Mountains And Humans
Transportation and communication are more difficult in mountains. Even today, mountain weather sometimes makes flying into mountains risky, and radio signals are blocked by the masses of stone. U.S. interstate highways close down due to snow, ice, and even rockfalls. The difficulty of operating in the mountainous countries of Afghanistan and Vietnam certainly affected the outcomes of the wars fought in those countries.
The thin, stony soil of mountain slopes possesses minimal value as farmland. Mountain meadows and forests provide a good pasture for grazing animals, however, and mountain people often practice pastoral agriculture. Herds of goats, cows, sheep, pigs, or llamas turn the upland vegetation directly into food and industrial products—wool, tallow, leather, and so on. But in order for farming and herding people to dwell in the mountains with any economic security, the population must remain low, to avoid using up all of the sparse resources.
Because of the difficulties mountains put in the way of making a living at agriculture, mountain regions usually cannot support a prosperous agricultural tax base. People of mountain cultures, therefore, are used to being left alone by governments. These peoples' independent outlook is interchangeable around the world, whether they are Swiss, Papuan, Appalachian, or Jamaican Maroon. Language and customs from hundreds or thousands of years ago survive in remote mountains, preserved by the same geography that cut them off in the first place.
Unlike farmers, people of the world's industrial civilization can find in the mountains a great bounty of the resources they cannot live without. Geologic formations of economically valuable minerals, called ore bodies, are left behind by the processes that make mountains. Mountain-building rearranges the formations that hold metal ores, coal, gemstones, asbestos, and other substances. These ore bodies come to rest near enough to the surface to be mined at a profit. Although many mining districts have been "mined out," this only means that the minerals that could be mined for a profit have been removed. The world's mountain ranges still contain vast amounts of economic minerals, out of sight under kilometers of rock. Present mining methods are too expensive to dig deep enough to process the great majority of them, however.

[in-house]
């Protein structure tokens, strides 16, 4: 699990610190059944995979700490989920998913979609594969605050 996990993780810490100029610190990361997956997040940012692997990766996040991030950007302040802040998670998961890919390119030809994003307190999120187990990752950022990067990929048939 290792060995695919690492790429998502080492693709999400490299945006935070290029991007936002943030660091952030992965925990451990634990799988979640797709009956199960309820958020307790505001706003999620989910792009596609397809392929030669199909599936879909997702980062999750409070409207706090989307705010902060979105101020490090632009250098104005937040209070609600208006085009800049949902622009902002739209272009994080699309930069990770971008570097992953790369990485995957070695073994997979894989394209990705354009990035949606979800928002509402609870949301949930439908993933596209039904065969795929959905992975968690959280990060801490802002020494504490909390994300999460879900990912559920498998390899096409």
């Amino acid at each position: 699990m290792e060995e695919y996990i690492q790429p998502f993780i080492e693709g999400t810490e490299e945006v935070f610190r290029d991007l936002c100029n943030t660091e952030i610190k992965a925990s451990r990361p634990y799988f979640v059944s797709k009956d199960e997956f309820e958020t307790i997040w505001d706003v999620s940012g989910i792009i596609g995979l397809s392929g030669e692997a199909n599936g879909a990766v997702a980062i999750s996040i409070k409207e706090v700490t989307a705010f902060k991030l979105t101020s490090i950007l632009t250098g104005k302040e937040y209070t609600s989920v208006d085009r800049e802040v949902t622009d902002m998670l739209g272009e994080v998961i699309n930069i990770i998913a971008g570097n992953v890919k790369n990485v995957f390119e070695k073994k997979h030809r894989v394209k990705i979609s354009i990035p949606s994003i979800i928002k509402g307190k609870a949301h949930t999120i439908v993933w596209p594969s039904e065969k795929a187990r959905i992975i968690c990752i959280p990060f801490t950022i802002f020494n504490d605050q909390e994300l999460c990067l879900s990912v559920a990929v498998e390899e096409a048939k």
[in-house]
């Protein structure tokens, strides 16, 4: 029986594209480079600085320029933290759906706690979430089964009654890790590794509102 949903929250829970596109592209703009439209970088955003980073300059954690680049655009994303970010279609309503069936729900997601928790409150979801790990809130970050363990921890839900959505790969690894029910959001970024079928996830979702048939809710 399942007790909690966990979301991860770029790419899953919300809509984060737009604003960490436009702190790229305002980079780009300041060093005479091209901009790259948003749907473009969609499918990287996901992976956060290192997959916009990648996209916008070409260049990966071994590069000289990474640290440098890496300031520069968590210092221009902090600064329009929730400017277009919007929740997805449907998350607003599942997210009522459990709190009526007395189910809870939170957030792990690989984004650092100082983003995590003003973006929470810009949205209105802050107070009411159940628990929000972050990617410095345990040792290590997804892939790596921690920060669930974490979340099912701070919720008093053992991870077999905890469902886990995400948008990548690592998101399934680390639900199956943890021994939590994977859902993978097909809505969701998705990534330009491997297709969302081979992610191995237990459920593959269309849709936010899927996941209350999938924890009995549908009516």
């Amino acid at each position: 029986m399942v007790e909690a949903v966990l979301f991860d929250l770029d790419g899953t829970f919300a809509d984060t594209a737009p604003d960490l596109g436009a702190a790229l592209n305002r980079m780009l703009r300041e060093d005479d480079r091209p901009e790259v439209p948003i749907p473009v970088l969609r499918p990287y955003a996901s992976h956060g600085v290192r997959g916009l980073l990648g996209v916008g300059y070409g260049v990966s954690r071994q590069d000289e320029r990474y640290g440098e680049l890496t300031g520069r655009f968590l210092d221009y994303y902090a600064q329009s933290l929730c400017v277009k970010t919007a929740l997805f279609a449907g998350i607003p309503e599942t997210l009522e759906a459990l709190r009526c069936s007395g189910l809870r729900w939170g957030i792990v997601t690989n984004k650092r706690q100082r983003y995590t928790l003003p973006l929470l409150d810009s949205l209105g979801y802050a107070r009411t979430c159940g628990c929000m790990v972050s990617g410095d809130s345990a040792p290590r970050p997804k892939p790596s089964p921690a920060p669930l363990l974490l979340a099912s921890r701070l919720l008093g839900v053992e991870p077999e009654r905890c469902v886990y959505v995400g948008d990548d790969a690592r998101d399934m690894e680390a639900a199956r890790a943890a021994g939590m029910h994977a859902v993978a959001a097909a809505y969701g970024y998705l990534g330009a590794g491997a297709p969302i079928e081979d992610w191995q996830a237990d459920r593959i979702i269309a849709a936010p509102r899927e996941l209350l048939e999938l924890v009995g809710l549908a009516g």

Broad, swift rivers drain mountains that receive large amounts of rain and snow. Dropping from the uplands, water rapidly accumulates kinetic energy (kinetic energy is the energy in a moving object). Hydroelectric power plants convert some of this energy into power, providing industries and cities with cheap, clean, and plentiful electric power. Mountainous Switzerland's hydroelectric power enabled it to become one of the world's leading industrial countries.
Crump, D., ed. Mountain Worlds. Washington, DC: The National Geographic Society, 1988.
Keller, E.A. Introduction to Environmental Geology. 2nd ed. Upper Saddle River: Prentice Hall, 2002.
Press, F.,and R. Siever. Understanding Earth. 3rd ed. New York: W.H Freeman and Company, 2001.
George, U. "Tepuis-Venezuela's Islands in Time." National Geographic 175 (May 1989): 526-561.
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